System enhances the collection and processing of statistics on international trade in services to better inform policymaking in eight African countries.
© World Bank/Vincent Tremeau | Travellers at Senegal’s Blaise Diagne International Airport. Trade in services such as transport is difficult to measure.
Statistics on trade in services are crucial to supporting negotiations and monitoring the impact of relevant trade agreements. But getting comprehensive, high-quality statistics in this area remains a challenge for many developing countries.
UNCTAD’s trade in services statistics (TiSSTAT) information system developed at the request of the West African Economic and Monetary Union, known by its French acronym UEMOA, is helping countries in the region to tackle this issue.
Founded in 1994, UEMOA consists of eight countries – Benin, Burkina Faso, Côte d’Ivoire, Guinea-Bissau, Mali, Niger, Senegal and Togo. It has collaborated with UNCTAD since 2013.
Urgent need for quality statistics
A workshop recently conducted by UNCTAD and UEMOA in Benin underlined the urgent need for quality statistics.
During the four-day workshop, 40 trade, services and IT experts learned how to use and maintain the TiSSTAT software, which has been installed in UEMOA’s eight member countries.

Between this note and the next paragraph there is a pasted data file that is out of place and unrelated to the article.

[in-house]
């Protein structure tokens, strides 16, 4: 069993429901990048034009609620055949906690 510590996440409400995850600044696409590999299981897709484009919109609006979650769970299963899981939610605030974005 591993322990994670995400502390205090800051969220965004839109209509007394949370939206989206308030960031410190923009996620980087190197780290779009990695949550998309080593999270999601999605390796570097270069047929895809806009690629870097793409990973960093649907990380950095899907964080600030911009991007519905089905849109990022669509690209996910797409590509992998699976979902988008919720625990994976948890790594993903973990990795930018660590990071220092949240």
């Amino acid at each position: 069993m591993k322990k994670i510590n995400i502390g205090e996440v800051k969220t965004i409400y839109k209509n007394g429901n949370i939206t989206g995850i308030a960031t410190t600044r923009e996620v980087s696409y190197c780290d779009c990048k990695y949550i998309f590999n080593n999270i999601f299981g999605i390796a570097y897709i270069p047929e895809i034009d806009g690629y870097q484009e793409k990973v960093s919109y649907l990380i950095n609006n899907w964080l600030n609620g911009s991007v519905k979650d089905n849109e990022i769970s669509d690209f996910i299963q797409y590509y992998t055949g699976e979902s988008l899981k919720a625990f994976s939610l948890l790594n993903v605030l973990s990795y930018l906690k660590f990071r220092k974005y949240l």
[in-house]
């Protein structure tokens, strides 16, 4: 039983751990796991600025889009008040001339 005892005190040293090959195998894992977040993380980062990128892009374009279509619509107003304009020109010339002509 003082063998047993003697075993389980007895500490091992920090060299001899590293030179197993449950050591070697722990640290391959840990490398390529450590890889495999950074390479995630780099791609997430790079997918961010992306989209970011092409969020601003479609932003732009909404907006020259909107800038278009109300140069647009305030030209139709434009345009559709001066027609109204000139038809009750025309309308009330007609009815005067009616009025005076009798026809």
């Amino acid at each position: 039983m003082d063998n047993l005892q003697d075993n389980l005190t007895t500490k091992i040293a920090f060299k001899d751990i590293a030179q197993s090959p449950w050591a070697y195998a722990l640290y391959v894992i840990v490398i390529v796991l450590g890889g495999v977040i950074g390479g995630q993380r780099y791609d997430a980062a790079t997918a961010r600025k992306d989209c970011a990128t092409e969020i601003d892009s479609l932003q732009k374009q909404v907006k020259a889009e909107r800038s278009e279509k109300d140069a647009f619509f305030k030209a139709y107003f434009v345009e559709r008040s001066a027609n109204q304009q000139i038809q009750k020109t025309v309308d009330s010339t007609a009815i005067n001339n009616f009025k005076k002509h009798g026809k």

Trade in services is conceptually difficult to measure, as it takes varying forms from transport and construction to business services.
By their very nature, such services are often produced and consumed at the same time, and their trade is not captured by customs systems.
“As economies develop and their service sector increases, the paucity of services data is increasingly problematic for policymakers and trade negotiators,” said Nour Barnat, an UNCTAD statistician.
“Services are intangible and difficult to measure, which weakens the information basis for trade policy and negotiations.”
Tool for better statistics
The TiSSTAT software developed under an UNCTAD-UEMOA project helps strengthen and streamline the collection and processing of statistics on international trade in services.
“In addition, TiSSTAT makes it possible to address all questions related to data processing and the production of the report, without leaving the application,” said Bertin Hevi, a senior official at Togo’s national institute of statistics, economic and demographic studies. “So, it's a plus compared to what we were doing before.”
TiSSTAT allows for comprehensive and cost-saving survey management, by enabling electronic questionnaire submissions, efficient data storage and data cleaning.
It ensures the production of meaningful aggregated data on import and export volumes, as well as origins and destinations.
The package includes methodological guidelines and a harmonized questionnaire on trade in services, which countries can use to collect and disseminate statistics.
The TiSSTAT system, with its expanding reach, is expected to benefit more users over time, complementing the e-learning platform's efforts in enhancing trade service statistics.